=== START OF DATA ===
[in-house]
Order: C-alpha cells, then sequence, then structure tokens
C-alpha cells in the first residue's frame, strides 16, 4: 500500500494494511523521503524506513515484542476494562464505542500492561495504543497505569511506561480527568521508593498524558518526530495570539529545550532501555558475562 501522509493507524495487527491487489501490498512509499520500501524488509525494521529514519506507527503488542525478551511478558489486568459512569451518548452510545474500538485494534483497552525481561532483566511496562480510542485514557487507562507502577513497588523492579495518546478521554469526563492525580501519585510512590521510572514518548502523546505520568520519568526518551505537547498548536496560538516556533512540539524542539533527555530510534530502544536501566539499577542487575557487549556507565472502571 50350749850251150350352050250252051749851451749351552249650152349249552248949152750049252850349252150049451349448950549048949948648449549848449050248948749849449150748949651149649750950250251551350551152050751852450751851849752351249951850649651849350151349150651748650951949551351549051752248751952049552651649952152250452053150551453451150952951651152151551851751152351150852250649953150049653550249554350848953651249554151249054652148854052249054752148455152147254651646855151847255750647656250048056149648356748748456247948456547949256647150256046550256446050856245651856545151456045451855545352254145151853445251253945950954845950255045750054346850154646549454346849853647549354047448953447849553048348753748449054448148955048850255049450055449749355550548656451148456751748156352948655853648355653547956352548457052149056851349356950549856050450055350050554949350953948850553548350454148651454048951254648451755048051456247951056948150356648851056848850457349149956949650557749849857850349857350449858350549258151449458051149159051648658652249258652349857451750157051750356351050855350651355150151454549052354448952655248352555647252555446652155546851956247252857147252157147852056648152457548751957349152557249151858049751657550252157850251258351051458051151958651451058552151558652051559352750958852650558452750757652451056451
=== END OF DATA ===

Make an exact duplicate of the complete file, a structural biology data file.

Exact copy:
[in-house]
Order: C-alpha cells, then sequence, then structure tokens
C-alpha cells in the first residue's frame, strides 16, 4: 500500500494494511523521503524506513515484542476494562464505542500492561495504543497505569511506561480527568521508593498524558518526530495570539529545550532501555558475562 501522509493507524495487527491487489501490498512509499520500501524488509525494521529514519506507527503488542525478551511478558489486568459512569451518548452510545474500538485494534483497552525481561532483566511496562480510542485514557487507562507502577513497588523492579495518546478521554469526563492525580501519585510512590521510572514518548502523546505520568520519568526518551505537547498548536496560538516556533512540539524542539533527555530510534530502544536501566539499577542487575557487549556507565472502571 50350749850251150350352050250252051749851451749351552249650152349249552248949152750049252850349252150049451349448950549048949948648449549848449050248948749849449150748949651149649750950250251551350551152050751852450751851849752351249951850649651849350151349150651748650951949551351549051752248751952049552651649952152250452053150551453451150952951651152151551851751152351150852250649953150049653550249554350848953651249554151249054652148854052249054752148455152147254651646855151847255750647656250048056149648356748748456247948456547949256647150256046550256446050856245651856545151456045451855545352254145151853445251253945950954845950255045750054346850154646549454346849853647549354047448953447849553048348753748449054448148955048850255049450055449749355550548656451148456751748156352948655853648355653547956352548457052149056851349356950549856050450055350050554949350953948850553548350454148651454048951254648451755048051456247951056948150356648851056848850457349149956949650557749849857850349857350449858350549258151449458051149159051648658652249258652349857451750157051750356351050855350651355150151454549052354448952655248352555647252555446652155546851956247252857147252157147852056648152457548751957349152557249151858049751657550252157850251258351051458051151958651451058552151558652051559352750958852650558452750757652451056451